SNP Member of the European Parliament Alyn Smith MEP has today (Tuesday) hailed the comments of French Trade Minister Matthias Fekl that the long running and controversial EU-US Trans-Atlantic Trade and Investment Partnership (TTIP) talks are “totally blocked” as an important indicator of how the talks are going.
TTIP is controversial across Europe, with a number of member states promoting the deal in the interests of free trade, but with concern over the possibility that public services could be threatened and regulatory standards weakened in the course of the talks. The deal is being negotiated by the European Commission under delegated authority from the 28 member states, and will not come into force unless the member states agree and the package is approved by a majority of the Members of the European Parliament on behalf of the citizens of Europe.
The SNP MEPs have set out clear red lines on the process, and have fought for maximum transparency in the talks. There have been some successes, with MEPs being granted access to the documents. A major leak this week saw a number of these documents released in the ‘TTIP Leaks’ which confirmed that the deal as it presently stands remains unacceptable to the SNP. There remains scope for the deal to be improved, but the French Minister’s comments confirm that this assessment of TTIP is shared across a number of member state capitals.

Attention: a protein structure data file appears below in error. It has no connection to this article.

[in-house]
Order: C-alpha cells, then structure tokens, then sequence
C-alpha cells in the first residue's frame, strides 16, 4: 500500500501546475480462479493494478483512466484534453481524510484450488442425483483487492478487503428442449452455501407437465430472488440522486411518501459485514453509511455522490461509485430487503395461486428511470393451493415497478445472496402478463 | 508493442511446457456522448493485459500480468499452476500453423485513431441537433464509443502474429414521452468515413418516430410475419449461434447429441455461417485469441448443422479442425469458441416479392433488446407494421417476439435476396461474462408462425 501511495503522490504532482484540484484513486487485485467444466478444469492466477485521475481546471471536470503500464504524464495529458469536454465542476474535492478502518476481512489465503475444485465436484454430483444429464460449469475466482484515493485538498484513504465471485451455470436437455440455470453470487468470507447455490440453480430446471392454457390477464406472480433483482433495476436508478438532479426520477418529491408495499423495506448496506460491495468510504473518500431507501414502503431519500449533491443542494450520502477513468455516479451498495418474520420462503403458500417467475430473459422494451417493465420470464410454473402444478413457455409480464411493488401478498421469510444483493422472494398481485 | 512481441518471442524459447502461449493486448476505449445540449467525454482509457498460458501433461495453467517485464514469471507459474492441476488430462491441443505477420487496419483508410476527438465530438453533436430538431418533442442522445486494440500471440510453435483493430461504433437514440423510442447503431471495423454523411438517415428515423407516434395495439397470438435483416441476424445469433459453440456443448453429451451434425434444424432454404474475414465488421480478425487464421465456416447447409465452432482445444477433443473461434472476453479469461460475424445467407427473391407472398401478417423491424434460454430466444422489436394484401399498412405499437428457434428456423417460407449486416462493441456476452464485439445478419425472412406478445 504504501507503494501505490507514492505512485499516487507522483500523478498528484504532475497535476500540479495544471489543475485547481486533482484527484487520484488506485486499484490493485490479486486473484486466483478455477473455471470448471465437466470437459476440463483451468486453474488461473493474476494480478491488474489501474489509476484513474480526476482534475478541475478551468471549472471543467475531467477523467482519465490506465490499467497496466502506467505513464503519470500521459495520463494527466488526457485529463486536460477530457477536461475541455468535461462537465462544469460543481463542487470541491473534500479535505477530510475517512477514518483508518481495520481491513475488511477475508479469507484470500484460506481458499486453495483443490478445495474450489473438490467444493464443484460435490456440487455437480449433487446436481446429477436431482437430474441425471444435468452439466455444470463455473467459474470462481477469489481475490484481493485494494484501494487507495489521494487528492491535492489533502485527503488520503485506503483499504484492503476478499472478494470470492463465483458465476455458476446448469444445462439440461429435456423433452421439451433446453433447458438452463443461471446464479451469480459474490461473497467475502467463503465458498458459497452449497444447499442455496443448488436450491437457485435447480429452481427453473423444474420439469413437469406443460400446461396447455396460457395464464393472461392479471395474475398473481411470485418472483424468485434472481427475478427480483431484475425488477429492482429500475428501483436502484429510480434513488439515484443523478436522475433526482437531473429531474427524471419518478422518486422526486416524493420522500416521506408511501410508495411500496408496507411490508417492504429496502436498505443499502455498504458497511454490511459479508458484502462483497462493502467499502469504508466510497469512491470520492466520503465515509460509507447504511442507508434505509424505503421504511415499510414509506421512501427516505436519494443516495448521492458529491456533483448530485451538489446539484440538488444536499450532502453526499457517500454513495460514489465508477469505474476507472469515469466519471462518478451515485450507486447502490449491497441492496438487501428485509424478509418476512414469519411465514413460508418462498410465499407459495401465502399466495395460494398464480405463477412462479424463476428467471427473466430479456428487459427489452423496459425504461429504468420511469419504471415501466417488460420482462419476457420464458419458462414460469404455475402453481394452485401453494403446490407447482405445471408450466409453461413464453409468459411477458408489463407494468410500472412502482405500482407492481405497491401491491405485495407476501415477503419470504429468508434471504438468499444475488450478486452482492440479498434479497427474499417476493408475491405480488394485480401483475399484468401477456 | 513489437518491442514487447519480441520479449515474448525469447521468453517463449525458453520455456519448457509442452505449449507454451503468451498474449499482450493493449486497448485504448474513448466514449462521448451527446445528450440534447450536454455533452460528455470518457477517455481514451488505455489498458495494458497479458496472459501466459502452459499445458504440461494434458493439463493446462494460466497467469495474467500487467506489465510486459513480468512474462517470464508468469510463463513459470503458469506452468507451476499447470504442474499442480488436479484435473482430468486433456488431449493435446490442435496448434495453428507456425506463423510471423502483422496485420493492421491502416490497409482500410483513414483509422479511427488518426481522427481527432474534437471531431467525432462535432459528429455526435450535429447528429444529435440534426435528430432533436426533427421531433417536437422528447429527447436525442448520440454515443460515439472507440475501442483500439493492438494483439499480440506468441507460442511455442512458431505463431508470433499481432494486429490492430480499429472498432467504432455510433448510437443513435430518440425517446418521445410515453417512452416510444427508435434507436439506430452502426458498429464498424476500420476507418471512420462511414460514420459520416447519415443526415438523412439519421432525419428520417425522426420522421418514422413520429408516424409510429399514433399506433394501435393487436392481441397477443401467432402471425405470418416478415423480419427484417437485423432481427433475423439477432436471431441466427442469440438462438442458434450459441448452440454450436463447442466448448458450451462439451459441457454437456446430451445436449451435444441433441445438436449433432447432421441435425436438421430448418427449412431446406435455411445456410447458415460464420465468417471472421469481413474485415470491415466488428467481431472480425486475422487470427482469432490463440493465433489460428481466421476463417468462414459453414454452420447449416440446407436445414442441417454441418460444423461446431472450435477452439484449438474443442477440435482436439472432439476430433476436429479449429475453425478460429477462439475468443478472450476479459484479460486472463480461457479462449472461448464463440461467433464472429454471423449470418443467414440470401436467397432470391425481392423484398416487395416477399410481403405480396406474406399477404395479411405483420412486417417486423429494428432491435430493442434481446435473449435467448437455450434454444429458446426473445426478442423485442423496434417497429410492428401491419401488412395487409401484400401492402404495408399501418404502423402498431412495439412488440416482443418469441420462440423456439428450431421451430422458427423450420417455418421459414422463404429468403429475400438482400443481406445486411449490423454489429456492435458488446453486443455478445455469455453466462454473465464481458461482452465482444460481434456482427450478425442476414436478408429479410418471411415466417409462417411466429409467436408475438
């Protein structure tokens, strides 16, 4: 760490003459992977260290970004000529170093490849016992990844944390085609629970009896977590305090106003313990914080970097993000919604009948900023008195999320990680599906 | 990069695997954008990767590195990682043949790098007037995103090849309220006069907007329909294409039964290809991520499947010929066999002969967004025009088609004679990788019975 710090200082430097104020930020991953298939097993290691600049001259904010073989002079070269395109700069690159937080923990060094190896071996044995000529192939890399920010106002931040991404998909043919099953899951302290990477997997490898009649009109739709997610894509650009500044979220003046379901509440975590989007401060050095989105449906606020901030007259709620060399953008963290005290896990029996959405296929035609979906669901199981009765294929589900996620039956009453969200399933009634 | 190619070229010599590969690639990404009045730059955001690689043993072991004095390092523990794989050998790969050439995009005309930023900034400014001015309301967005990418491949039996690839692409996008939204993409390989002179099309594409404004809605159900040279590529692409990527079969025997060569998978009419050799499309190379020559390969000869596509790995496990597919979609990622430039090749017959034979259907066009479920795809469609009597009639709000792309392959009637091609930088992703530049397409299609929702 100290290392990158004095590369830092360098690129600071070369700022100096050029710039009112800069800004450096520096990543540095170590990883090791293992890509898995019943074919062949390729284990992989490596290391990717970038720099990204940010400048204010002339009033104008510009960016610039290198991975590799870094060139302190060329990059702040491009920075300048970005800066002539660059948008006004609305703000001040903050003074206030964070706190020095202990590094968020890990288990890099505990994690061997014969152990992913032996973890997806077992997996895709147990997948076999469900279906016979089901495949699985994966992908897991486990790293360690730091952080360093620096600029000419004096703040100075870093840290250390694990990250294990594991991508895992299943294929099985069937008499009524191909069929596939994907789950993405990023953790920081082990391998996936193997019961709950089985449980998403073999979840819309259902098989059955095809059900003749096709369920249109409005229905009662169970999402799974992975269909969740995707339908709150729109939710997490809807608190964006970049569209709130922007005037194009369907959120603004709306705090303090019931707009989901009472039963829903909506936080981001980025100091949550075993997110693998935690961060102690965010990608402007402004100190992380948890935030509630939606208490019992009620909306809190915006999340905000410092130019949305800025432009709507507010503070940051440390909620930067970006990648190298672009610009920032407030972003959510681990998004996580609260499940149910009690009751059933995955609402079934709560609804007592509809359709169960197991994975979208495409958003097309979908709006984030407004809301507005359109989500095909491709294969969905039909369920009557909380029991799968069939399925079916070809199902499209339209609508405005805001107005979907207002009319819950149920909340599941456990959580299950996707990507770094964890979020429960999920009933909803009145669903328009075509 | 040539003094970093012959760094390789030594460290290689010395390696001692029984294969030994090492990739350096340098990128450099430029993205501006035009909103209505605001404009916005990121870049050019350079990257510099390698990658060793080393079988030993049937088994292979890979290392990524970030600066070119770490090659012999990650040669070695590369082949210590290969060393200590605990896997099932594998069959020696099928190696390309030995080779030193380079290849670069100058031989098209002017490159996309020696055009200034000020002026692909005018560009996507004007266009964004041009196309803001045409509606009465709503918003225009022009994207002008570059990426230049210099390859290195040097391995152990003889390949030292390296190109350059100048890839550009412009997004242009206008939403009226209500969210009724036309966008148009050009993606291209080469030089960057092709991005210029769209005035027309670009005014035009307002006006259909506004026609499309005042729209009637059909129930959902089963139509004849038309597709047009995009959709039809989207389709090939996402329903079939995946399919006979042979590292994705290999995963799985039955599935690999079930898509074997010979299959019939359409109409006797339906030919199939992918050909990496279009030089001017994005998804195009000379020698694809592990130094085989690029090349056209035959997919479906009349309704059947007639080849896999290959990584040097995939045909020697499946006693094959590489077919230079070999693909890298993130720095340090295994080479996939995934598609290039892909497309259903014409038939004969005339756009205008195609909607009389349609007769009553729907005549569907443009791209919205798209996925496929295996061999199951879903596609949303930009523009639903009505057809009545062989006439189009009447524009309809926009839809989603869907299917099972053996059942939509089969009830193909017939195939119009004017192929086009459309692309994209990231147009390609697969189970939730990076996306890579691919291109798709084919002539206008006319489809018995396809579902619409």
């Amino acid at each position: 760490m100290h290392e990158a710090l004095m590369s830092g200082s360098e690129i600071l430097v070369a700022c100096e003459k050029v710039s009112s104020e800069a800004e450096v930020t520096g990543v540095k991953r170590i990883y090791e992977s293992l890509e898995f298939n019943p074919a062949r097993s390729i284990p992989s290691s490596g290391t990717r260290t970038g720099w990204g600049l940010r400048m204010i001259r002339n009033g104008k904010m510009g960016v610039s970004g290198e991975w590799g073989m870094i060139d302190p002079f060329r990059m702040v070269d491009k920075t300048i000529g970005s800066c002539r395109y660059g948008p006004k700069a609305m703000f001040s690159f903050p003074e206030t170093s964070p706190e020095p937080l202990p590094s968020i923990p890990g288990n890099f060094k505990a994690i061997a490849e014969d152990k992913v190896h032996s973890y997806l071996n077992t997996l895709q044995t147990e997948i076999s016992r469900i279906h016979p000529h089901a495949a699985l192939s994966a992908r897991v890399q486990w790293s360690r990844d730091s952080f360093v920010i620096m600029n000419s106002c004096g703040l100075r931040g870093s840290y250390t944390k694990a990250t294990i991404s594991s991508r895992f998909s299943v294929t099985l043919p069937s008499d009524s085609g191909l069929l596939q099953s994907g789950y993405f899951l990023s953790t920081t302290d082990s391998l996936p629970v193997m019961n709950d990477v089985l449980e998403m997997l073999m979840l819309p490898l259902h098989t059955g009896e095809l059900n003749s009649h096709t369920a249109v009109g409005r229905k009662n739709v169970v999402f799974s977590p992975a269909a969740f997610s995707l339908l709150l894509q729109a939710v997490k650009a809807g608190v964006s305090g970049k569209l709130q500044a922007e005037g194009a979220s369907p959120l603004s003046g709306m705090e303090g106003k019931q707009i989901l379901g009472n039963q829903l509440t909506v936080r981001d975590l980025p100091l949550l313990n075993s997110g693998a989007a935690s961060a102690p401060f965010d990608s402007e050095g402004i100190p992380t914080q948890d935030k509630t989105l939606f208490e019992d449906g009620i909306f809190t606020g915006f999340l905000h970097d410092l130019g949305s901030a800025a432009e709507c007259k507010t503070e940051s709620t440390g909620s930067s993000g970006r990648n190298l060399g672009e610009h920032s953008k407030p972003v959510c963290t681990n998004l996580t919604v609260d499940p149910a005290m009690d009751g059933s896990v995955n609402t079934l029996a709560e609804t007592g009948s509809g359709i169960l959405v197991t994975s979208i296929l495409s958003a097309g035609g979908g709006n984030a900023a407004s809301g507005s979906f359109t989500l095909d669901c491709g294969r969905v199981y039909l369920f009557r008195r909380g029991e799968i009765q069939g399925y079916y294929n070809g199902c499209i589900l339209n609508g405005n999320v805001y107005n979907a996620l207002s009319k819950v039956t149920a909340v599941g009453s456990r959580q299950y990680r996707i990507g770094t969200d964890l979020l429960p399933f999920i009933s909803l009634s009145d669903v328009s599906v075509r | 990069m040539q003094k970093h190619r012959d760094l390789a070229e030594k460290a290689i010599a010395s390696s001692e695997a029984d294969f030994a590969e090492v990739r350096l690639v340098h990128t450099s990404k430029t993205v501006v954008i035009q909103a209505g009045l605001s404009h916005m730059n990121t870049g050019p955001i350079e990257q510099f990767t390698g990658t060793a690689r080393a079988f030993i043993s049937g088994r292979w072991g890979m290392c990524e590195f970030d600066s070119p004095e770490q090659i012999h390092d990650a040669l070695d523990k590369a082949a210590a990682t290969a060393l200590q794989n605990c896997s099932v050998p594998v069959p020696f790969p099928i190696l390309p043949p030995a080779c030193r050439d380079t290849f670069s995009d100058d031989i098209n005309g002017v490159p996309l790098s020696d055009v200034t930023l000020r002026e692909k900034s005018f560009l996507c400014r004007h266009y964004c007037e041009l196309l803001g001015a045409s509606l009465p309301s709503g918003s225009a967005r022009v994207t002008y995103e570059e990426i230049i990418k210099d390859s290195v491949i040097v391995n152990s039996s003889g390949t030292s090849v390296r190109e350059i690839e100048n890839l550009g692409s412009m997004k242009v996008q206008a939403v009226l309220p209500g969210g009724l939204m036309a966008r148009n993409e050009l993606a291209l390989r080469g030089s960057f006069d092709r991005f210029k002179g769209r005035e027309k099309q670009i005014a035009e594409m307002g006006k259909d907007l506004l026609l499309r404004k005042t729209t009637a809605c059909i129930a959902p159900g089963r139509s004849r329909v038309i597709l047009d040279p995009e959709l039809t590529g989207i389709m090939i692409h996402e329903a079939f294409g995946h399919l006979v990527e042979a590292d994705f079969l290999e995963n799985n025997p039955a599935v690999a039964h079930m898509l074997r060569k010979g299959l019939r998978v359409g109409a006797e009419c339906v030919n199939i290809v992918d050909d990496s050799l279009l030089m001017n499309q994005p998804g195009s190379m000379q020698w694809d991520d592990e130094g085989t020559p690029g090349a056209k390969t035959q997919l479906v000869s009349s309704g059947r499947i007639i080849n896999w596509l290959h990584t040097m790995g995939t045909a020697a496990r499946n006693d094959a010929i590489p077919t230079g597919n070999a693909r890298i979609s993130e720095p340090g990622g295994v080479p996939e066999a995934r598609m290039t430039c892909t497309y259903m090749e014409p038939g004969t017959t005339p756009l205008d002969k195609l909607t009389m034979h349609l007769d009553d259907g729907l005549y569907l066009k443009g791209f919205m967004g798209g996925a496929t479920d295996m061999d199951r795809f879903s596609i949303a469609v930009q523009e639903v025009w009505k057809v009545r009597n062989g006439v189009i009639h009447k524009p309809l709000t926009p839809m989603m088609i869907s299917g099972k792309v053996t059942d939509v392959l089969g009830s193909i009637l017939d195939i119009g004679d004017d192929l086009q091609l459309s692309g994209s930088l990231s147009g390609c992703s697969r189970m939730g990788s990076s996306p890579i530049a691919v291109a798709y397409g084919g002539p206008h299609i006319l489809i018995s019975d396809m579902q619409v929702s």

The comments came as the Minister was interviewed in the French Radio Europe-1, saying that negotiations “are totally blocked” and a halt to talks “is the most probable option.” He insisted on better farming and environmental protections, and said “in its current state, France cannot sign it.” Major disagreements remain after a 13th round of talks last week, and the U.S. election campaign is complicating negotiations. Fekl argued that “Europe is giving a lot … but receiving very little in return.”
“I and the SNP have remained in this process in order to maximise our influence over it, as it is possible that a better TTIP could still be negotiated and anything that will boost the Scottish economy must be looked at on its merits. But we have also been quite clear on our red lines, and if the final form of the TTIP deal does not match our expectations we will vote against.
“It is now clear after the TTIP leaks and the refreshingly frank comments of Minister Fekl that this sensible and grown up approach is shared by Paris. The Minister is quite right, the package as it stands gives away too much in the way of farming and environmental protections, and that combined with the regulatory impact upon the provision of public services shows that the negotiators still have a lot of ground to cover.
“The Minister is also quite right to reflect upon the impact of the US Presidential elections on the talks. I share his view that the political will to achieve a deal is waning on the US side as well as the European. A trade deal is possible, and in principle desirable, but I remain unconvinced that TTIP is it. I think it is time to rip it up and start again with a more achievable set of aims and the active agreement of the populations we all serve.”
The French Government official communique on TTIP can be found (in english) here.
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